Birth of an organelle: molecular mechanism of lipid droplet biogenesis
Lipid droplets (LDs) are cellular organelles regulating energy and lipid metabolism. They are generated mostly in the tubular regions of the endoplasmic reticulum (ER) by the accumulation of neutral lipids, such as triglycerides, into lens-shaped blisters. When the lens- shaped nascent lipid droplet grows beyond a certain threshold, it emerges from the ER bilayer membrane, generally towards the cytosol – a process known as budding. Images of mature, micrometer-sized LDs are available, as well as a few images of lens-shaped nascent LDs trapped in the ER bilayer, but the mechanism of biogenesis has never been observed experimentally.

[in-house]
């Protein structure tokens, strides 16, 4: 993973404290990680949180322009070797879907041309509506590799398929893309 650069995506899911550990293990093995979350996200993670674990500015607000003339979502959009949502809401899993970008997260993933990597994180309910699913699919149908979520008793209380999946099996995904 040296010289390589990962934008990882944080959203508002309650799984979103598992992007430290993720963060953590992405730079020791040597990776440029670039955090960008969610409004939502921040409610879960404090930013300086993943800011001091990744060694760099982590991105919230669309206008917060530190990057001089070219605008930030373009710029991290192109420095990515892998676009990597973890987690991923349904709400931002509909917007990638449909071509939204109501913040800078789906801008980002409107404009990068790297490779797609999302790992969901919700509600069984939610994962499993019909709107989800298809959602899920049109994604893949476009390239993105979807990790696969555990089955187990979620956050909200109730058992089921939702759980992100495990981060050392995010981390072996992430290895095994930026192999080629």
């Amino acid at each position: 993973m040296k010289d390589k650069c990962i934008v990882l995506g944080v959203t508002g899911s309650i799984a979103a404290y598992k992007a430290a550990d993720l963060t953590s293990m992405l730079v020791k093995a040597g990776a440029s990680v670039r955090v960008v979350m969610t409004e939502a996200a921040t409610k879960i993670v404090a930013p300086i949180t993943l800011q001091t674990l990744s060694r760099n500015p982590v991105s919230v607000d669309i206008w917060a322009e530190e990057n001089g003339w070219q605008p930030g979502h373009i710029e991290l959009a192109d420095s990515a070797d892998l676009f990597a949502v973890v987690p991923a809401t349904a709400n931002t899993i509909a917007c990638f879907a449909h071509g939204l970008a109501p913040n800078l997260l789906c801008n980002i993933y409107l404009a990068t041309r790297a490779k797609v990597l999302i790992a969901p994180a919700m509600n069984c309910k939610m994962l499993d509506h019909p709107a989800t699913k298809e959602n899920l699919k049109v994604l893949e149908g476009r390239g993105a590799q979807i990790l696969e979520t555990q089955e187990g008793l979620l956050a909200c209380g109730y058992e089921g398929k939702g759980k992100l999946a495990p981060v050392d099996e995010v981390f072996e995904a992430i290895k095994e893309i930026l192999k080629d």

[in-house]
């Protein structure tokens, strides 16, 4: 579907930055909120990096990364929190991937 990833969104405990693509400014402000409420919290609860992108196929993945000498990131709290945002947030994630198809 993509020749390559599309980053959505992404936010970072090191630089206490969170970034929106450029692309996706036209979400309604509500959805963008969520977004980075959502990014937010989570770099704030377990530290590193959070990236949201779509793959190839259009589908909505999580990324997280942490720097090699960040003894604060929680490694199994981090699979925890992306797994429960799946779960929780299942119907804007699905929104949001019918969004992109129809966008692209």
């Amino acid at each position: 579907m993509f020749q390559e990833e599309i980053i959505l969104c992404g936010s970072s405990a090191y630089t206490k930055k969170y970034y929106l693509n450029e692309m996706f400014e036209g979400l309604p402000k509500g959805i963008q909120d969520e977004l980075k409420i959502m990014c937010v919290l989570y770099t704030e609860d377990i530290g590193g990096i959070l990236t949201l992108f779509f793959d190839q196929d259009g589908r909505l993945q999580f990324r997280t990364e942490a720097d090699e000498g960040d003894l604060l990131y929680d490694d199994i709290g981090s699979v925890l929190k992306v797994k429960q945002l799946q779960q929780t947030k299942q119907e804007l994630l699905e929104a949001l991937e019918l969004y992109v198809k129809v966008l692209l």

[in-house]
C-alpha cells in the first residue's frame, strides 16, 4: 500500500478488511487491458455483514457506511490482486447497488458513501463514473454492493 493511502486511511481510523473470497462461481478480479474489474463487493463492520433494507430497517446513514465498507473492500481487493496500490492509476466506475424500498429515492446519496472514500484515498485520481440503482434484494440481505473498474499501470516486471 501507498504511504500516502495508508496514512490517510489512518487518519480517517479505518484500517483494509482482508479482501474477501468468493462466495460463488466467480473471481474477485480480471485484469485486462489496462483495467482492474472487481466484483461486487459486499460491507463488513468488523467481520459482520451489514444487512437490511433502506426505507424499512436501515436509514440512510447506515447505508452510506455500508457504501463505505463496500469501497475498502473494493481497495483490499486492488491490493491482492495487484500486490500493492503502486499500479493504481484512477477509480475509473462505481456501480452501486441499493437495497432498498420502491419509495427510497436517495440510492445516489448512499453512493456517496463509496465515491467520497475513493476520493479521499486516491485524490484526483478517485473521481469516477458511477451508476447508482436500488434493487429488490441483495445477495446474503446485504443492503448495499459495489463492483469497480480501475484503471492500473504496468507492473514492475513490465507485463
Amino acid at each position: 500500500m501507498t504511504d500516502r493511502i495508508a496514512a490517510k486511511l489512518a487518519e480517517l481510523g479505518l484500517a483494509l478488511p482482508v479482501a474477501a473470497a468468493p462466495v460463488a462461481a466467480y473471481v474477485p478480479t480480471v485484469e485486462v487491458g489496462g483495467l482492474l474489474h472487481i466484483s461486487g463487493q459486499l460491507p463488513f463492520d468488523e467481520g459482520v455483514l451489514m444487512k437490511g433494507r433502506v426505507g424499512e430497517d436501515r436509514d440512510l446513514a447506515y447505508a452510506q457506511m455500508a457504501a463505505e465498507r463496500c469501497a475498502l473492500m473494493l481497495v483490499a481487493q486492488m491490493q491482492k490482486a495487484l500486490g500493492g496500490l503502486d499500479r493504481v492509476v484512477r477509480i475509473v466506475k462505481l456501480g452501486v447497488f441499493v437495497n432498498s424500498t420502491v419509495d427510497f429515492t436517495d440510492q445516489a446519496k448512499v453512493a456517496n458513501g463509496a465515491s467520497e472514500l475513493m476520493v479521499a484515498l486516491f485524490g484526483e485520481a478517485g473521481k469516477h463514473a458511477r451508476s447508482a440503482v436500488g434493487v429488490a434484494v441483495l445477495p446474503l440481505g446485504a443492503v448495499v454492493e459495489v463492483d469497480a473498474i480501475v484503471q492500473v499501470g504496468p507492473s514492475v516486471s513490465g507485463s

Here we developed a novel, robust computational methodology to simulate the initial steps in lipid droplet biogenesis, from the nucleation of the nascent LD to the budding towards the cytosol. Our simulations show that LDs do not bud in the absence of sufficient asymmetry between the two leaflets of a membrane, independently of membrane morphology; leaflet asymmetry is necessary and sufficient to promote the budding transition. Seipin, a membrane anchored protein essential for the correct functioning of LDs, promotes an asymmetric shape of nascent LDs but it is not sufficient per se to promote the budding transition. However, we predict that seipin increases the mechanical stability to the LD-tubule connection. The simulations also allow to understand the role of the complex ER composition in allowing for a stable, defect-less, high curvature LD-tubule connection, and suggest that regulation of the oil/phospholipid synthesis ratio is crucial to preserve the mechanical stability of the ER network. Our new methodology paves the way to simulations of complex transformations of membrane systems, including the biogenesis of other organelles, the formation of viral envelopes, and bacterial